Computer

Columnist Grant Tetmeyer explains the real reason Donald Trump's blog was shut down. 

Editor's Note: The following column is a satire piece.

Dear reader, Donald Trump has finally been dealt a deadly blow. The former president’s blog, From the Desk of Donald J. Trump, has been shut down after less than a month of operation. The site promised to be a beacon of light in this dark time of silence and lies, but it seemed the light was quite easy to smother. However, the reported reasons for the closure are themselves lies. 

For those who don’t know, Trump had his team shut down his blog June 2, reportedly for low viewership. But in reality, Trump had been dealt another legal blow to his already mounting number of lawsuits. Early in the morning June 1, an adviser to Trump received a phone call from a representative for 2002. The representative stated that 2002 had filed a claim for the return of its patented and favorite form of communication: blogs. 

Now, it may seem silly to you, reader, why a year would go to such great lengths. But, if you look deeper, it is quite a fascinating situation that Trump has found himself in. As I’m sure no one recalls, blogs were "invented" by 1994 but weren’t copyrighted and patented until 2002, when their popularity began to really spike. Blogs have grown in popularity since, most requiring a minimal payment to 2002 and Dean “Father” Time.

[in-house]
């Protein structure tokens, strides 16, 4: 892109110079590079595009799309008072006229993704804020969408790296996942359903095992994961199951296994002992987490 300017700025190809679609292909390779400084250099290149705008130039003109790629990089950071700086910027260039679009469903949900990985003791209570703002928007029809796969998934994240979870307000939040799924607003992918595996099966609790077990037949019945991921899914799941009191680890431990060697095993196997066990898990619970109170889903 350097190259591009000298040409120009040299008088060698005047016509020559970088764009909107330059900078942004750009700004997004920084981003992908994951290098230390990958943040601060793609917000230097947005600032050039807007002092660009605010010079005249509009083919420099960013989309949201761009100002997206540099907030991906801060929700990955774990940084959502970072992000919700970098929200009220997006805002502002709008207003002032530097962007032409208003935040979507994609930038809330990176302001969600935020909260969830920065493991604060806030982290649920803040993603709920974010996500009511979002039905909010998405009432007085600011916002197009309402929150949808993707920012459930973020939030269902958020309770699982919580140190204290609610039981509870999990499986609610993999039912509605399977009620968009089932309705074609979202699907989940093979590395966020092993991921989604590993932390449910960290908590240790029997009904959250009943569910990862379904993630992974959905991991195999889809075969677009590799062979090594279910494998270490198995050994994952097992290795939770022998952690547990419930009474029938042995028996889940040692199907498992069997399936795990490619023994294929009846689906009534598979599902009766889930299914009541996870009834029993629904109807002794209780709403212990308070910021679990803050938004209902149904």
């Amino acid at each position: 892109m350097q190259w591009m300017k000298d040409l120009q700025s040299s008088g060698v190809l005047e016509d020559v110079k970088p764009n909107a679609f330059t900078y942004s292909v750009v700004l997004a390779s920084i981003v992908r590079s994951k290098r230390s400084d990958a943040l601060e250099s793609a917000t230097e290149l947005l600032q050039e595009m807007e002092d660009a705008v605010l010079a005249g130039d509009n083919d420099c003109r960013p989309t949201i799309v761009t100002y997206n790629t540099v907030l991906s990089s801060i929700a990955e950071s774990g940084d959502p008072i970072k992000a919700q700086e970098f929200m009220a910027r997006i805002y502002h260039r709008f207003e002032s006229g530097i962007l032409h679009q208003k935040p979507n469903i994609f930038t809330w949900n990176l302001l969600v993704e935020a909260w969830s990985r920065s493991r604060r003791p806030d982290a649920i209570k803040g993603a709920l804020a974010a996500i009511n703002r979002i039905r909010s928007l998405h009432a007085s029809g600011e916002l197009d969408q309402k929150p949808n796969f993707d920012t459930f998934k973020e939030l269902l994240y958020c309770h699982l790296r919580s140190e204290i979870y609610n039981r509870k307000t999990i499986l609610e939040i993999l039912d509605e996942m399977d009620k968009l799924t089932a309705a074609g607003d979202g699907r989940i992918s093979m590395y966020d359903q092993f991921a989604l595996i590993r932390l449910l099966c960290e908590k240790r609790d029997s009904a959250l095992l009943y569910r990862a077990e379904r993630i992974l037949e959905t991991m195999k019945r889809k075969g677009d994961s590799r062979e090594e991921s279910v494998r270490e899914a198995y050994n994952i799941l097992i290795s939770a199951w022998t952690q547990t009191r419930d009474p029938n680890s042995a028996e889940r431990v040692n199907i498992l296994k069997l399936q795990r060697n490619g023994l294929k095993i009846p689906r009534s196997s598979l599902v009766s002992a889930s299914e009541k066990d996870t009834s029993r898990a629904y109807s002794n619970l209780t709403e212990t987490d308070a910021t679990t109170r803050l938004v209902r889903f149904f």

This has been a common practice among blogging and vlogging sites. Companies like Google, Buzzfeed and Verizon all submit payment to be able to operate their sites easily and smoothly, as well as independent popular bloggers. But when they approached Trump regarding the same payments, they were met with fire and brimstone. 

When first contacted by 2002 for payment, Trump’s team responded with a statement arguing the format in question wasn’t infringing upon 2002’s format and the format used on Trump's blog was used for “official business,” as well as other updates for Trump’s supporters. They also touted that it wasn’t a blog but a “budding social media platform,” likening it to the early days of Facebook and Twitter. Since it doesn’t follow the “informal, diary style” that is associated with blog formatting, Trump’s team asserted they didn’t owe 2002 anything.  

After weeks of stalling and delays, 2002 finally delivered a claim of infringement as well as a cease and desist order to Trump until he paid 2002 for its creation. Instead of fighting 2002, Trump and his team decided to simply shutter the blog in an attempt to avoid any further legal trouble. But this leaves us with a bigger problem: years wanting their stuff back. 

There have been many crazes and inventions that years have a claim to. This may lead to other years demanding payments or the stoppage of use altogether of certain items and references that we may never be able to use again — because what happens when a year calls you demanding something you love back?

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